As is well known, the polypeptides produced by the method of this invention may be identical to the polypeptides produced by the organism from which the sequence was derived, or may be one or more amino acids longer or shorter than the native protein, or may be altered in any other way. This may be, for example, to provide the linkage between the expression element or the signal peptide and the polypeptide coding sequence, or to modify the polypeptide for other purposes. Methods for making these modifications are conventional (e.g., Maniatis et al., supra and Smith, M., Ann. Rev. Genet. 19, 423-462 ). For example, the secretion vector constructed in Example 4 of this invention was made by cloning into the DNA sequence coding for the N-terminus of levansucrase a six base insertion coding for an adventitious restriction site; the resultant levansucrase contains an additional two amino acids coded for by this insertion, aspartic acid and isoleucine, which do not affect the activity of the levansucrase.
In the context of this invention, "operably linked" means that the synthesis and expression and/or secretion of the heterologouspolypeptide is regulated by the levansucrase expression element. Thus the hetrologous gene fusion can be either a transcriptional or a translational gene fusion.
In the context of this invention, "substantially homologous" means that the expression element may be derived from the first Bacillus species or modified such that it functions equivalently to the expression element per se, or may be a synthetically created sequence which functions equivalently.
In the context of this invention, "isolated" means that the expression element is separated from its naturally occurring environment.
The source of DNA from which to isolate the fragment containing the SacB[BamP] gene can be, for example, any Bacillus amyloliquefaciens. These bacteria are available from the American Type Culture Collection, 12301 Parklawn Drive, Rockville, MD 20852. A non-limiting example of one such culture is ATCC Accession No. 23844. Cultures of B. amyloliquefaciens may be grown by methods well known to bacteriologists. Bacterial DNA, e.g., from B. amyloliquefaciens, suitable for cloning to make a library may be obtained conventionally, e.g., as described below. Conventional means can also be used to produce such a library, for example, purchasing and following the manufacturer's instructions for commercially available kits such as λ-ZAP DNA and Giga pack plus (Stratagene, 11099 North Torrey Pines Road, La Jolla, CA 92037).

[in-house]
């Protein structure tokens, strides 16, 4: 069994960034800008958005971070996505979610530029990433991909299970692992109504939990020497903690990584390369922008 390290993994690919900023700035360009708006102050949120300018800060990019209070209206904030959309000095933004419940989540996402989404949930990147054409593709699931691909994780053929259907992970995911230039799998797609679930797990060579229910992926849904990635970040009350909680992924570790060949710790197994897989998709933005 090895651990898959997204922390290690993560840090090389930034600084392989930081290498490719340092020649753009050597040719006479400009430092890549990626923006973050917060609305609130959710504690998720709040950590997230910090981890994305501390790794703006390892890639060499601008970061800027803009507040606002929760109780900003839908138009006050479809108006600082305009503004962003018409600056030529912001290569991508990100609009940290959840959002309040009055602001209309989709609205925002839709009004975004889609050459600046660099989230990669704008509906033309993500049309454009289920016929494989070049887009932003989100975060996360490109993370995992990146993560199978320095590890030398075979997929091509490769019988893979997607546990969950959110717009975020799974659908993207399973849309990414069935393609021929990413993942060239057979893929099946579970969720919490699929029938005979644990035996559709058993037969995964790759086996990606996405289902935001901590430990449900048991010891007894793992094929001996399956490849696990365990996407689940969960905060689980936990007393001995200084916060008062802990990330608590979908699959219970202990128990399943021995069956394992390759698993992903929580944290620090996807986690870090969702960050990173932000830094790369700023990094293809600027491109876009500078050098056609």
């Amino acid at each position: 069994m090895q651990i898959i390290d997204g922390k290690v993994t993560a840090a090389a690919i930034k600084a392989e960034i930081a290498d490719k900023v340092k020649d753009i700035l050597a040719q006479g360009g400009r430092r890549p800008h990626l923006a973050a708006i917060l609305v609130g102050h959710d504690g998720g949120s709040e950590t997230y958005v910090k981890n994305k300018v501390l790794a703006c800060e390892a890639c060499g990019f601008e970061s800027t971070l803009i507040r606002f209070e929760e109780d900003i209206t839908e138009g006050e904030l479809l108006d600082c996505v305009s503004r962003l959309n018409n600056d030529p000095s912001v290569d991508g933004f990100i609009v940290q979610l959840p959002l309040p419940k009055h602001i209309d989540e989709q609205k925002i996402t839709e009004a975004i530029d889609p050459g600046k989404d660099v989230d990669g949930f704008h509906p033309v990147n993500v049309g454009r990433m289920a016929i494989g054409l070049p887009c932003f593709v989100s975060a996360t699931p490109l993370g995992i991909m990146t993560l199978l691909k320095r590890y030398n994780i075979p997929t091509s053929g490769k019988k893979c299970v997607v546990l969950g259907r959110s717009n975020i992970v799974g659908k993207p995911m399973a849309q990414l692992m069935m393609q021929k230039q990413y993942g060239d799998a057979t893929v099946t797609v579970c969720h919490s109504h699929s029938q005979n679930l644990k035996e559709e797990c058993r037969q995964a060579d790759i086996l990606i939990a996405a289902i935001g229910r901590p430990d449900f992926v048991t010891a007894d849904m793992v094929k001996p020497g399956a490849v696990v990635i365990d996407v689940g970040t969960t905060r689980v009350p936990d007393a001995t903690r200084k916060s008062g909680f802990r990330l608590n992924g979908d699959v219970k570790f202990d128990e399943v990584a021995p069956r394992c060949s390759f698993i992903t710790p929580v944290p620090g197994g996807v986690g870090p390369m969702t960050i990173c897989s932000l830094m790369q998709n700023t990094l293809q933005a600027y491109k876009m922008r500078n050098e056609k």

To pick the clone of DNA containing the levansucrase gene, an oligonucleotide probe can be made consisting of more than 13 bases and whose sequence of bases is selected from the sequence of bases encoding levansucrase in B. subtilis [Steinmetz et al., Mol. Gen. Genet 200:220-228 (1985)] or the sequence of bases encoding levansucrase in B. amyloliquefaciens (see FIG. 3). Such probes can be synthesized by standard methods, or they may be purchased commercially. Two examples of probes that can be used are those with the following sequences:
It is important that the fragment isolated contain at least the 893 nucleotide pairs in the 3' direction from the 5' end that starts with an Eco RI restriction endonuclease site, as the nucleotides contained therein constitute the expression elements and the sequence for the signal peptide of the levansucrase gene.
To obtain the desired sequence, it is convenient to isolate a larger fragment containing not only the expression elements, but also the sequences encoding the signal peptide, the mature levansucrase gene, and possibly a few base pairs from the cloning vector. This can be accomplished by converting the phage clones, identified and purified from the library by means of specific probes and standard microbiological selection methods, to a Blue Script plasmid vector (Stratagene, supra) according to the manufacturer's instructions. A DNA fragment comprising the desired expression elements and the sequences encoding the signal peptide and the mature levansucrase can be isolated from the Blue Script plasmid by digesting it with EcoRV and XbaI and isolating and recovering a fragment containing at least 2350 nucleotide base pairs. The resulting fragment can be inserted into any vector that can exist as a multicopy plasmid in gram-positive bacteria and represents one aspect of this invention.